The US's number of new COVID-19 cases grew by 27 percent last week compared to the week before.

President Donald Trump has suggested that the higher numbers are simply the product of increased testing, since more widely available diagnostic testing leads more cases to be caught and confirmed.

The US has significantly ramped up testing – it went from testing about 110,000 people per day on March 29 to about 640,000 on July 4. But that is not the primary reason for the recent spike in cases.

"The surge numbers are real," Irwin Redlener, director of the Columbia University National Centre for Disaster Preparedness, told NBC News.

Although testing does capture more cases, he said, "to deny the fact that we're having an ongoing pandemic with continued spread is contrary to all evidence that we have and everything that we know about the behaviour of the virus."

One metric can easily show whether increased testing is to blame for higher case counts: the positivity rate, the portion of diagnostic tests that come back positive over a given period of time. If testing is increasing and the number of new daily cases in a community is staying flat, the positivity rate should go down.

But that's not the case in 27 states, where positivity rates are going up, according to data from Johns Hopkins University.

In Idaho, for example, the average positivity rate from July 1 to 7 was 12 percent, where as it was 7 percent from June 14 to 21, and just 3 percent from June 1 to 7.

In South Carolina, the seven-day positivity rate is around 17 percent. A month ago, on June 7, it was 6 percent.

This graph shows how six states' positivity rates have changed over time. The charts show seven-day rolling averages, meaning the rate shown on each day is an average of the previous week's positivity percentage.

graph of tested positive cases covid july bi(Yuqing Liu/Insider)

Rising positivity rates indicate that the virus' spread is accelerating within a community, and that an outbreak could be spiraling out of control. Generally, the spikes in the charts in March reflect the period of time when testing was limited and tests were mostly reserved for symptomatic patients with severe cases.

Positivity rates tell the truth about an outbreak

The World Health Organisation recommends that governments institute a stay-at-home order if more than 5 percent of tests are coming back positive in a given region.

That's because a positivity rate over 5 percent indicates that the virus is spreading significantly through the community.

"This target is based on the experience of countries that have driven their numbers of cases down and largely stopped viral spread. Many places, such as South Korea, Australia and New Zealand have been keeping their positivity much lower – at 2 percent or less," Jennifer Nuzzo, an epidemiologist with the Johns Hopkins school of public health, wrote in a Washington Post op-ed.

Currently, however, 28 US states are seeing positivity rates above that threshold.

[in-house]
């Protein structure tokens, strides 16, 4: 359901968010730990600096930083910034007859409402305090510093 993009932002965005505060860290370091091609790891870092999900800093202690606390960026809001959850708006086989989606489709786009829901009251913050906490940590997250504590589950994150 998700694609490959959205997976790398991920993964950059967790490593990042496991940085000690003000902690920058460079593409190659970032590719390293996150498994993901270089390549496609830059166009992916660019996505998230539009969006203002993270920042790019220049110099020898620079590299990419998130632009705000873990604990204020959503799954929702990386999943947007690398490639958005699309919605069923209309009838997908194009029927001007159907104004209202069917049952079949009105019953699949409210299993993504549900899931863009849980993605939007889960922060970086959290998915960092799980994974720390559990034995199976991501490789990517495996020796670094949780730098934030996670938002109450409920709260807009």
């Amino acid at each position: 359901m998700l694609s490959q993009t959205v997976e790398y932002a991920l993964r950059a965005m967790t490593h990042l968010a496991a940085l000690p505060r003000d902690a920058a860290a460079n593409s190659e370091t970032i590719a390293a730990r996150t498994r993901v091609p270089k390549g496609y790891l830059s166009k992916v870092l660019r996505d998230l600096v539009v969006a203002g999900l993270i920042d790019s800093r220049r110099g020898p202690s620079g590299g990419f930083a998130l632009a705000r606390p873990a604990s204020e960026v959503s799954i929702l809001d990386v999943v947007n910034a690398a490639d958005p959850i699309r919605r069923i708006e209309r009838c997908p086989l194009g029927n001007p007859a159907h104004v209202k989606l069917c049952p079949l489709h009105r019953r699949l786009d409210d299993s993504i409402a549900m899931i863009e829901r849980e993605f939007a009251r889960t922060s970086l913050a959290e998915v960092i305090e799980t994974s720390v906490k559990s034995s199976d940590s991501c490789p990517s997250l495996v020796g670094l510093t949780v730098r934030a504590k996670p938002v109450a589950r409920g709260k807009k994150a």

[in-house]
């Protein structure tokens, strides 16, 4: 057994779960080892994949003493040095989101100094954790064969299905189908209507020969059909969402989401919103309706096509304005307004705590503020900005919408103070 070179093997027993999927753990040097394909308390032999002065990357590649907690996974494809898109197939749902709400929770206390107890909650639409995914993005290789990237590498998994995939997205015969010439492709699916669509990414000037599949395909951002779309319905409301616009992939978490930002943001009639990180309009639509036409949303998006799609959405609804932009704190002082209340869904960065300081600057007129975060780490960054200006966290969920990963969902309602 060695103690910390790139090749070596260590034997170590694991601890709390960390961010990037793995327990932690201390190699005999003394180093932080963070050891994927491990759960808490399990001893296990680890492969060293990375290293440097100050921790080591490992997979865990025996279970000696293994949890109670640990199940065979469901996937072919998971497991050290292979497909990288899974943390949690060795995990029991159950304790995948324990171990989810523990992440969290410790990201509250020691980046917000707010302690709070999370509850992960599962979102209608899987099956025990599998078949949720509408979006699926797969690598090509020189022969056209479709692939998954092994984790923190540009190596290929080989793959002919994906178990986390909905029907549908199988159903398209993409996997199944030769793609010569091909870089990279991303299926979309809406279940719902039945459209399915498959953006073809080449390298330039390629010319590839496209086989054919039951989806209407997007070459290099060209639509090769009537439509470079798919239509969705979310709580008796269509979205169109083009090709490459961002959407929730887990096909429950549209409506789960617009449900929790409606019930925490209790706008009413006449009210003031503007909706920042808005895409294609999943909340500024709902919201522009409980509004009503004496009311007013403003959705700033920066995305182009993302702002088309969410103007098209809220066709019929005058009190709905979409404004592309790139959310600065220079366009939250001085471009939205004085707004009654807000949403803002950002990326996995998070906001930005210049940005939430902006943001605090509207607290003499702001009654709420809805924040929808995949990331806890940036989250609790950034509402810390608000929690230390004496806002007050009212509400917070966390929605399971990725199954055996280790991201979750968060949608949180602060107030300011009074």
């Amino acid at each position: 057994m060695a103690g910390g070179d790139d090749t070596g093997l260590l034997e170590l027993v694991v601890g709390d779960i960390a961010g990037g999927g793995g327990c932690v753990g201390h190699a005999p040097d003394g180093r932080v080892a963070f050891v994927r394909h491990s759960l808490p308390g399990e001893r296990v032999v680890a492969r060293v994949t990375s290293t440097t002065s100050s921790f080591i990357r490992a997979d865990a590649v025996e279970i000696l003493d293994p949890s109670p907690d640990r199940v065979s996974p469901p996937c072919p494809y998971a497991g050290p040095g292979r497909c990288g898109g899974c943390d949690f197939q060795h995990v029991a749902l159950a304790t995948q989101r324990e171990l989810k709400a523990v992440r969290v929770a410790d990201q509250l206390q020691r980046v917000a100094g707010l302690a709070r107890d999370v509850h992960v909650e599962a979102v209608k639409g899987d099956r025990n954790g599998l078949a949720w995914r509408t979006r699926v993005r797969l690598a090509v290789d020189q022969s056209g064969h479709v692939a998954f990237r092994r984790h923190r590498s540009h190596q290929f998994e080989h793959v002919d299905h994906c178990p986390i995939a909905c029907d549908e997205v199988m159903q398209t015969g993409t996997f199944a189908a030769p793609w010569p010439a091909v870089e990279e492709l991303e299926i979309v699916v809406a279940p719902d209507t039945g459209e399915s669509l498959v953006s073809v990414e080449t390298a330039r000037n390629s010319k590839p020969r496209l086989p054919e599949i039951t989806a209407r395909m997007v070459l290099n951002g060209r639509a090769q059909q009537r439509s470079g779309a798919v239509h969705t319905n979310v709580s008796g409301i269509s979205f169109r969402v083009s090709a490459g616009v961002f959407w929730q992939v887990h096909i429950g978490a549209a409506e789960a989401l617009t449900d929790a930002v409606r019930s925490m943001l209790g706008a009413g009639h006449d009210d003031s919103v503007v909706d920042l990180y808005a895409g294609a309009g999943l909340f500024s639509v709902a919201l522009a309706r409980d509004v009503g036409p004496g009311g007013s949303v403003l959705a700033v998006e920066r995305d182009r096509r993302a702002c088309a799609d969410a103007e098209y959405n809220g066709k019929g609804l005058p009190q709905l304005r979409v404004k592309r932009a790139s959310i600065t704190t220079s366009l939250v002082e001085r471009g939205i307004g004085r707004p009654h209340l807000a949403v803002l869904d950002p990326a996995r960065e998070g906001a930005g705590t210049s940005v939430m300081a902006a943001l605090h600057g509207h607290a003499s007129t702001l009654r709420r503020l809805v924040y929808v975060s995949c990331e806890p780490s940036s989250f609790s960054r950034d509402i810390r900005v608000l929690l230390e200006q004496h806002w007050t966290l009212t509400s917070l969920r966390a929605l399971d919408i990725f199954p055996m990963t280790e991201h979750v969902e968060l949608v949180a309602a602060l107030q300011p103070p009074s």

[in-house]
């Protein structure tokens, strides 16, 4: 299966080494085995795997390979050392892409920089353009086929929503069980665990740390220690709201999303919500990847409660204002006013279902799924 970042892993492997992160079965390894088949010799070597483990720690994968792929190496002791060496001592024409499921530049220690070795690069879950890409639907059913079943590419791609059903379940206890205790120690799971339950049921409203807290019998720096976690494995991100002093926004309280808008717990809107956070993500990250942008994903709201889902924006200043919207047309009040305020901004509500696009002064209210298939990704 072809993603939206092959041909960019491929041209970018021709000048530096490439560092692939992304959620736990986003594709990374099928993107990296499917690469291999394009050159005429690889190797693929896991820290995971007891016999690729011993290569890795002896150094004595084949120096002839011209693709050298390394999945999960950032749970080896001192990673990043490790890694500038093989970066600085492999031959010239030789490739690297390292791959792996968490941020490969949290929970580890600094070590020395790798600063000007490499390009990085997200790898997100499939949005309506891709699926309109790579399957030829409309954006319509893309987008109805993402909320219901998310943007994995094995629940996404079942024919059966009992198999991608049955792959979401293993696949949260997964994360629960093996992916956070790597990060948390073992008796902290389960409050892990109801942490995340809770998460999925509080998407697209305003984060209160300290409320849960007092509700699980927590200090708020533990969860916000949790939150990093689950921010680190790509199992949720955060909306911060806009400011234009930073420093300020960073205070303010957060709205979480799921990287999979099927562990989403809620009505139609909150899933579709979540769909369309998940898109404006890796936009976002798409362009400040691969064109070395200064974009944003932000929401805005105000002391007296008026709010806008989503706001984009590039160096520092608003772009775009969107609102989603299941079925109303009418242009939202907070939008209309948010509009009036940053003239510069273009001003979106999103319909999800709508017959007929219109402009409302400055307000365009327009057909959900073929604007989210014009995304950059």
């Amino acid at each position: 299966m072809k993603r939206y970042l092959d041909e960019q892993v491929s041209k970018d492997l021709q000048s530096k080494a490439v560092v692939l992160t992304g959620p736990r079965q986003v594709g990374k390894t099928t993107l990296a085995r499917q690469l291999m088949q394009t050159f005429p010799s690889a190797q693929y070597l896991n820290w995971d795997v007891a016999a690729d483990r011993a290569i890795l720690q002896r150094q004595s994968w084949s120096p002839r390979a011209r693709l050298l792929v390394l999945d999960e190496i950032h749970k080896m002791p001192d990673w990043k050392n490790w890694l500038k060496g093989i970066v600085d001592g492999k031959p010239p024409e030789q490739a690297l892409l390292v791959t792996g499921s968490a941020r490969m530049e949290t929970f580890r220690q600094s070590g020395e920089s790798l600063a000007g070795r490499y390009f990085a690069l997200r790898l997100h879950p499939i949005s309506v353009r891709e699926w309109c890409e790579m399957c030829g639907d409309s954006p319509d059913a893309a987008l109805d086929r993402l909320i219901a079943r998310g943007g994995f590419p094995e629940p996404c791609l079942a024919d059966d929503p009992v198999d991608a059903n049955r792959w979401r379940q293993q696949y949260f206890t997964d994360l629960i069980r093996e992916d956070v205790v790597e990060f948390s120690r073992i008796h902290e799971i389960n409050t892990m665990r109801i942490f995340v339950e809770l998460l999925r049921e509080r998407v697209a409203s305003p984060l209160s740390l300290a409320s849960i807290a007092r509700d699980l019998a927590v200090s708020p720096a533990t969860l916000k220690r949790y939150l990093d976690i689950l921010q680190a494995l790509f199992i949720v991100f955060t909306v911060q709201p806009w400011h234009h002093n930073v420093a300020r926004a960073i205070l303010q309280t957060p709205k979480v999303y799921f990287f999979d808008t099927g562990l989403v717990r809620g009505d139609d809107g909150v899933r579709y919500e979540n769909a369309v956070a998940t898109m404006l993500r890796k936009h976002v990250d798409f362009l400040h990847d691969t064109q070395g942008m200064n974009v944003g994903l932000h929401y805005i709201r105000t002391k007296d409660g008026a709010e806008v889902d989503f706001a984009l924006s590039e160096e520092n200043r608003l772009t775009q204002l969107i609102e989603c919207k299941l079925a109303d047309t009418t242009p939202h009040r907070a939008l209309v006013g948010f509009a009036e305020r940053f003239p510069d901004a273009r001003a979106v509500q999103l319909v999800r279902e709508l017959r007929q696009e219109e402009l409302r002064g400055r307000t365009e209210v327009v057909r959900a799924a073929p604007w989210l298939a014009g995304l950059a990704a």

Arizona, whose total case count passed 50,000 on June 21 then doubled to more than 100,000 in the following two weeks, had a positivity rate of 25 percent over the last week. That's the highest in the US.

Florida comes in second, at 19 percent, followed by South Carolina (17 percent), Mississippi (15 percent), and Texas (14 percent).

Five more states have positivity rates over 10 percent: Nevada (13 percent), Georgia (13 percent), Alabama (12 percent), Idaho (12 percent), Kansas (10 percent),

Hongjie Liu, chair of the department of epidemiology and biostatistics at the University of Maryland, told the Virginia Mercury in May that positivity rates serve as an indicator of how fast the virus is spreading.

"10 percent indicates an ongoing epidemic," he said. "Meaning the epidemic is spreading relatively fast. And 10 percent is not a small number. It's a huge number in any epidemic."

That high a positivity rate, he added, "implies that the risk for other people to acquire the virus is high."

States use positivity rates to make public-health decisions

When positivity rates rise over time in a particular region, that's a sign an area is becoming a hotspot. By that logic, some states are using positivity rates as a metric to determine whether it's safe to reopen businesses, transit, and public spaces.

In early May, Texas Gov. Greg Abbott said any positivity rate over 10 percent was cause for alarm; when the state's overall rate surpassed that at the end of June, Abbott paused Texas' reopening plan. California considers a positivity rate of 8 percent to be a safe level for counties to reopen.

Positivity rates go down, of course, once an epidemic is under control and fewer people start testing positive, or when testing expands at a rate faster than the virus can spread.

However, the US faces major hurdles in ramping up testing to match this new surge in cases. Many states face a shortage of necessary supplies and delays in processing tests due to backlogs at laboratories.

Meanwhile, the country is on the cusp of a grim new milestone: 3 million infections.

This article was originally published by Business Insider.

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